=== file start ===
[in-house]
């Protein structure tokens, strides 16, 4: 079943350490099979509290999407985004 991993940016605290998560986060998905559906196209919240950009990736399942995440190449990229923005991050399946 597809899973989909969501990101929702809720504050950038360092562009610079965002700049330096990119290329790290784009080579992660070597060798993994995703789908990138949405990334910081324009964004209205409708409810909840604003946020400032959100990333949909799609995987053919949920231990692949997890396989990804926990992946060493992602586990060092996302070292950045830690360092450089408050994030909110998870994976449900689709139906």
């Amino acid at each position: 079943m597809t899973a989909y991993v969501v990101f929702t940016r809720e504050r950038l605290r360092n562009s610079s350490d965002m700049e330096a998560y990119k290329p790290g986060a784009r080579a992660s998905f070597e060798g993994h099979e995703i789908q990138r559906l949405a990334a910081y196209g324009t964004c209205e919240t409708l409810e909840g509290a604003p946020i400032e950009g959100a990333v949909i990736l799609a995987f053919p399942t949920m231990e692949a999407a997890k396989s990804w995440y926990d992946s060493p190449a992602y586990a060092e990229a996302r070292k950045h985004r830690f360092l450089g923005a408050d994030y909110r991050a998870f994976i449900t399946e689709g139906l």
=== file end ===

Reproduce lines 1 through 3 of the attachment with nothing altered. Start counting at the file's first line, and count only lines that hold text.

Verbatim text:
[in-house]
């Protein structure tokens, strides 16, 4: 079943350490099979509290999407985004 991993940016605290998560986060998905559906196209919240950009990736399942995440190449990229923005991050399946 597809899973989909969501990101929702809720504050950038360092562009610079965002700049330096990119290329790290784009080579992660070597060798993994995703789908990138949405990334910081324009964004209205409708409810909840604003946020400032959100990333949909799609995987053919949920231990692949997890396989990804926990992946060493992602586990060092996302070292950045830690360092450089408050994030909110998870994976449900689709139906």
């Amino acid at each position: 079943m597809t899973a989909y991993v969501v990101f929702t940016r809720e504050r950038l605290r360092n562009s610079s350490d965002m700049e330096a998560y990119k290329p790290g986060a784009r080579a992660s998905f070597e060798g993994h099979e995703i789908q990138r559906l949405a990334a910081y196209g324009t964004c209205e919240t409708l409810e909840g509290a604003p946020i400032e950009g959100a990333v949909i990736l799609a995987f053919p399942t949920m231990e692949a999407a997890k396989s990804w995440y926990d992946s060493p190449a992602y586990a060092e990229a996302r070292k950045h985004r830690f360092l450089g923005a408050d994030y909110r991050a998870f994976i449900t399946e689709g139906l």